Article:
So it’s over to the athletes.

Will we see such a dramatic protest as the black-power salute of Tommie Smith and John Carlos at the 1968 Mexico Olympics during the medal ceremony for the 200m sprint?

The image of that moment brought hope to black Americans in the civil rights struggle as well as providing a potent symbol of the on- going fight against oppression around the world.

There were a few high-profile banner raising protests in the few days before the Games opened which were swiftly suppressed by the authorities, but little has happened since. The regime basks in reports of a very well run international event. The infrastructure has been stunning, the organisation brilliant and the spectacle impressive.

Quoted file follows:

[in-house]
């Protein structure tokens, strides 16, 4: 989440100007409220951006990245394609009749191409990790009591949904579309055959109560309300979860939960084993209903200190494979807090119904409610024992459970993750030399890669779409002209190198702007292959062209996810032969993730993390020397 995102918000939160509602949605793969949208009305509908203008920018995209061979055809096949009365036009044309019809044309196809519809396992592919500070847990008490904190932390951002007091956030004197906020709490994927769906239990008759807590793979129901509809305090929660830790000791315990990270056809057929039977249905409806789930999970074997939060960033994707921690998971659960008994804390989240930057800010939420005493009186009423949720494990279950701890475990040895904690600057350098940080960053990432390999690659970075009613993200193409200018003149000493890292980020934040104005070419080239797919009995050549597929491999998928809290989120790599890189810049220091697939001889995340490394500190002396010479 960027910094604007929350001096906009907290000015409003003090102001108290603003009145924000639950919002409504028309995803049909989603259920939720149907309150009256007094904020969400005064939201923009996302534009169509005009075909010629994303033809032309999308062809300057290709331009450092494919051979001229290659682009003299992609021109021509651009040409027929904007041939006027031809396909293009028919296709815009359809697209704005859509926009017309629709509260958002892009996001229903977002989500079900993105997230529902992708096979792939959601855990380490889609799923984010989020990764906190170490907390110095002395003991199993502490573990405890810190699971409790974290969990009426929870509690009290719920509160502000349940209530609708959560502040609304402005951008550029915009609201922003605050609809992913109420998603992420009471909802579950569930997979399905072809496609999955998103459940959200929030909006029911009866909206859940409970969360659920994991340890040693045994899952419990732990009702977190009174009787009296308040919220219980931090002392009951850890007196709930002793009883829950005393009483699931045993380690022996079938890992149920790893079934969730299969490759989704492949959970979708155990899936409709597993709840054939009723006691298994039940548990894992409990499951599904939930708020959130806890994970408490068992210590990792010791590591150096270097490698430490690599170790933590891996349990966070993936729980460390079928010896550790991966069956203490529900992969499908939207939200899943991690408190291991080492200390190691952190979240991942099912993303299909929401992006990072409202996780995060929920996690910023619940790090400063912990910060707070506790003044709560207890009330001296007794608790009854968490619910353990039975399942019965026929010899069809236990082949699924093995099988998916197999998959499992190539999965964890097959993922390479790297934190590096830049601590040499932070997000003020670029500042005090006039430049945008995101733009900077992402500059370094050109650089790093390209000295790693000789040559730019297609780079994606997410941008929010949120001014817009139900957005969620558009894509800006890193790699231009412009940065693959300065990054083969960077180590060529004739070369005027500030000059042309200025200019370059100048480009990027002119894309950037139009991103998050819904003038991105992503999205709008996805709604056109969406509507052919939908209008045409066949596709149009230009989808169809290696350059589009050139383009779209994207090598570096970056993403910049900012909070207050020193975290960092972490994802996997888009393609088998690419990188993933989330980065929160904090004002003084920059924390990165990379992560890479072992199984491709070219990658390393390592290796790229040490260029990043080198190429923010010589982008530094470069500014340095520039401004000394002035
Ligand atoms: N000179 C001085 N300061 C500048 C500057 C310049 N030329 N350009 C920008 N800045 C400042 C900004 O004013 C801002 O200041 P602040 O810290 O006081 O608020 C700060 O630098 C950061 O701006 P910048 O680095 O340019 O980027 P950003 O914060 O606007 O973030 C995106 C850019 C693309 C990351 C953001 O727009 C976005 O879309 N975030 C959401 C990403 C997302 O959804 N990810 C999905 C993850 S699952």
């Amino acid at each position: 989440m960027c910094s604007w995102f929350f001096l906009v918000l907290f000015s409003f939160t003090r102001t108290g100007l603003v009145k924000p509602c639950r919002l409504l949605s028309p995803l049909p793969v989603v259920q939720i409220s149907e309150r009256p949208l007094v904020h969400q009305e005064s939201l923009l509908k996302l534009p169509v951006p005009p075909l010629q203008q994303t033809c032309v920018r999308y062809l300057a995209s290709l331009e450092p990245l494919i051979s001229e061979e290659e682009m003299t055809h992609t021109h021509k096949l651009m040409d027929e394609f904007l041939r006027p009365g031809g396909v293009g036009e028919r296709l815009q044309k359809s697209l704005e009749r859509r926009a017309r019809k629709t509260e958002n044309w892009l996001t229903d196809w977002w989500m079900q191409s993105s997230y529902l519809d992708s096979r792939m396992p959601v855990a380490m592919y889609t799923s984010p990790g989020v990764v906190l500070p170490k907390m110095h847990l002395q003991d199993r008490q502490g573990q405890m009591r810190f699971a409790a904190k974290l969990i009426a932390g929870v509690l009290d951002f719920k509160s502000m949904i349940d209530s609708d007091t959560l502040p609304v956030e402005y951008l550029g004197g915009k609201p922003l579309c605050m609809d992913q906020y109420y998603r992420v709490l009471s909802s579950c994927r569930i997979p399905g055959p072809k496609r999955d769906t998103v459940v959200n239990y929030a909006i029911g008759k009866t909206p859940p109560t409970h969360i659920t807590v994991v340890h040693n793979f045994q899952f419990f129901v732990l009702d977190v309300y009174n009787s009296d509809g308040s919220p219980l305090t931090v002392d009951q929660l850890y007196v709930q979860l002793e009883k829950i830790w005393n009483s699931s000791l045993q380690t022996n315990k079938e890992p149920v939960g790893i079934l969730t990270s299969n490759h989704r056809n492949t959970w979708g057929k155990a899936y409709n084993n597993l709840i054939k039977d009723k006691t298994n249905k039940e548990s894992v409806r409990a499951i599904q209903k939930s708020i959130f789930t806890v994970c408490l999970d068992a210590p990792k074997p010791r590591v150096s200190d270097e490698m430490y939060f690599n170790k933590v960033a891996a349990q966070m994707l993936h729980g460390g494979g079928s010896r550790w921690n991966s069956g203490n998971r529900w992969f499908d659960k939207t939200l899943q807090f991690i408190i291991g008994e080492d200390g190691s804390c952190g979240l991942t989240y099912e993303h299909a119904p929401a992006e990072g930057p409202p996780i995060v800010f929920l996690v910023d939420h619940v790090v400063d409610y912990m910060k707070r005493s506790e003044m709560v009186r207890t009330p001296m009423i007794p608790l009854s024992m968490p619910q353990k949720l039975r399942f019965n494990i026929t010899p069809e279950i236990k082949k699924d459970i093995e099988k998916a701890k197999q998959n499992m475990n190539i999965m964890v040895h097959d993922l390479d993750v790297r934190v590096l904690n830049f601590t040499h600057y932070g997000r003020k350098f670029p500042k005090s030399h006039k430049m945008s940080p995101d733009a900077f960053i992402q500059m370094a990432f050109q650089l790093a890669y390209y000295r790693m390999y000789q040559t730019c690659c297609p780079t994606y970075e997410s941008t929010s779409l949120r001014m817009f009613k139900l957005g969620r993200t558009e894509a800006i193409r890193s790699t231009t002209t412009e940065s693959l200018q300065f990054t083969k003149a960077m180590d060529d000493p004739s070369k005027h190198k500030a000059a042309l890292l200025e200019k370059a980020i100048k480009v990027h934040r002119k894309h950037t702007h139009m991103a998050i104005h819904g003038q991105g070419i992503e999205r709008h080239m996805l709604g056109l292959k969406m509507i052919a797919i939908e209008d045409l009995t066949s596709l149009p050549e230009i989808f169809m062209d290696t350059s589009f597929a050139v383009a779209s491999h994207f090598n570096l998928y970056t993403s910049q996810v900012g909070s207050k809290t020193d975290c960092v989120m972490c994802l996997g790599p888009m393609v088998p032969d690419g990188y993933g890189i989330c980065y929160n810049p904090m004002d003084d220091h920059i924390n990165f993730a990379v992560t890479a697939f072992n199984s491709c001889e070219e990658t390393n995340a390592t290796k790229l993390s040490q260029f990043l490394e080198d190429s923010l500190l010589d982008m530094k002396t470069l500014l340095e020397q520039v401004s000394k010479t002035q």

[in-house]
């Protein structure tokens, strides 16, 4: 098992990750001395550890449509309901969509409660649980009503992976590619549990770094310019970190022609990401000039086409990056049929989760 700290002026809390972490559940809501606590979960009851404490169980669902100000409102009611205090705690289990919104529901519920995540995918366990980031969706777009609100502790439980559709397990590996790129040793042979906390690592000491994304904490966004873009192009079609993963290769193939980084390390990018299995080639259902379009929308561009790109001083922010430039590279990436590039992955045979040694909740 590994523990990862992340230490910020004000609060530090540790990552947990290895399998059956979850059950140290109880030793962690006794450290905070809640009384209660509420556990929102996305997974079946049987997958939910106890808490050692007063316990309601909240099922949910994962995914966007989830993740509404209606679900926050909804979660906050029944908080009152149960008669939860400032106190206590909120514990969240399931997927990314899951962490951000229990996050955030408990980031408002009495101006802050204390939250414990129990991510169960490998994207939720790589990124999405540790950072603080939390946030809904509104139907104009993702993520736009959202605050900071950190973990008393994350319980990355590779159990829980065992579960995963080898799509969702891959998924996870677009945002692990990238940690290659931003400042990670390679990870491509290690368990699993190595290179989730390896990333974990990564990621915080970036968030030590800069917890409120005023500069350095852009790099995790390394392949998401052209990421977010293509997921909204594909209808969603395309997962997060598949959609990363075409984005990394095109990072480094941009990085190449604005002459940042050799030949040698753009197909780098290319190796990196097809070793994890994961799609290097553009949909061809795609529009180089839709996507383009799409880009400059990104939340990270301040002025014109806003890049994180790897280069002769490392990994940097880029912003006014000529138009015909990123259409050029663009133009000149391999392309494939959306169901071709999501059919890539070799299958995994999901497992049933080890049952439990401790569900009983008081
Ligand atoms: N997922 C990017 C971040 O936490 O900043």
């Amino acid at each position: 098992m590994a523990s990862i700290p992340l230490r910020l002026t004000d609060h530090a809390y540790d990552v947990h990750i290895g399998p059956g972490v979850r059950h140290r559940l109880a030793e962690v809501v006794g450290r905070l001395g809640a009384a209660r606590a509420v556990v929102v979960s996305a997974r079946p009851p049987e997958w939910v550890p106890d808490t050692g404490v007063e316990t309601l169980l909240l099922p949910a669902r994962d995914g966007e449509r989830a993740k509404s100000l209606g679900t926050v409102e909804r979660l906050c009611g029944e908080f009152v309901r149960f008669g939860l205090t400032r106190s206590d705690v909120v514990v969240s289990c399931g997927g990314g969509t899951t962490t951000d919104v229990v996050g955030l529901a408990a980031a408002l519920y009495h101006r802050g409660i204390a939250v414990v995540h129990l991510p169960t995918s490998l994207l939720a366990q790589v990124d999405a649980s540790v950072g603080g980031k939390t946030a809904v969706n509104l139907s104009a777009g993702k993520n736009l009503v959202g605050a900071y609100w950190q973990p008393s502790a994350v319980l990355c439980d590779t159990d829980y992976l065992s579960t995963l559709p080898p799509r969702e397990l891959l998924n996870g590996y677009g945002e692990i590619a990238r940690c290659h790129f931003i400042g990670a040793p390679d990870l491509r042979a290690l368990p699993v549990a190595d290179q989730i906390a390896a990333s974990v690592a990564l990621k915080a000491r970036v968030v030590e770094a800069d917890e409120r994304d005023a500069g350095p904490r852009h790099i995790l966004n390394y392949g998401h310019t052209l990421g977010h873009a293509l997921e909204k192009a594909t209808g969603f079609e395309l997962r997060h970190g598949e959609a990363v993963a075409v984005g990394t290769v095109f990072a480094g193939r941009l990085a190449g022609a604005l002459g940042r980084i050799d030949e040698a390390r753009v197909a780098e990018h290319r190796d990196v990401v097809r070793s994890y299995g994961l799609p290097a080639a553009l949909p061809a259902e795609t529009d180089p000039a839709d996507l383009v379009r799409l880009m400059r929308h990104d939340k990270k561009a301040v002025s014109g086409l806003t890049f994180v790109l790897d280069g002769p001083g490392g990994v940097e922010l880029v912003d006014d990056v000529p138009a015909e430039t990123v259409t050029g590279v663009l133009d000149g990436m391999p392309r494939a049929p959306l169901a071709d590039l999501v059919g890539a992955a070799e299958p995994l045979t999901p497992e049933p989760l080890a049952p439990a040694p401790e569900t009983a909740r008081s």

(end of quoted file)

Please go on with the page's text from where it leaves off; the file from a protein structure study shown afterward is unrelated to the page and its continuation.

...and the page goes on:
I hope I’m speaking too soon and that in the closing days some significant, visible protest will emerge from the athletes to signal to the Chinese people who are working for economic change and genuine democracy that the world cares about their struggle and empathises with them.

At the time of writing, New Zealand has achieved three gold medals and sundry others. I mean no disrespect to the athletes involved but I’d trade in all our medals for a single New Zealand athlete who used his or her freedom of speech while in China to speak for those whose freedom of speech has been denied.

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Tacky porn is best hidden

New Zealand is a small country such that local titillations anywhere frequently make the news everywhere.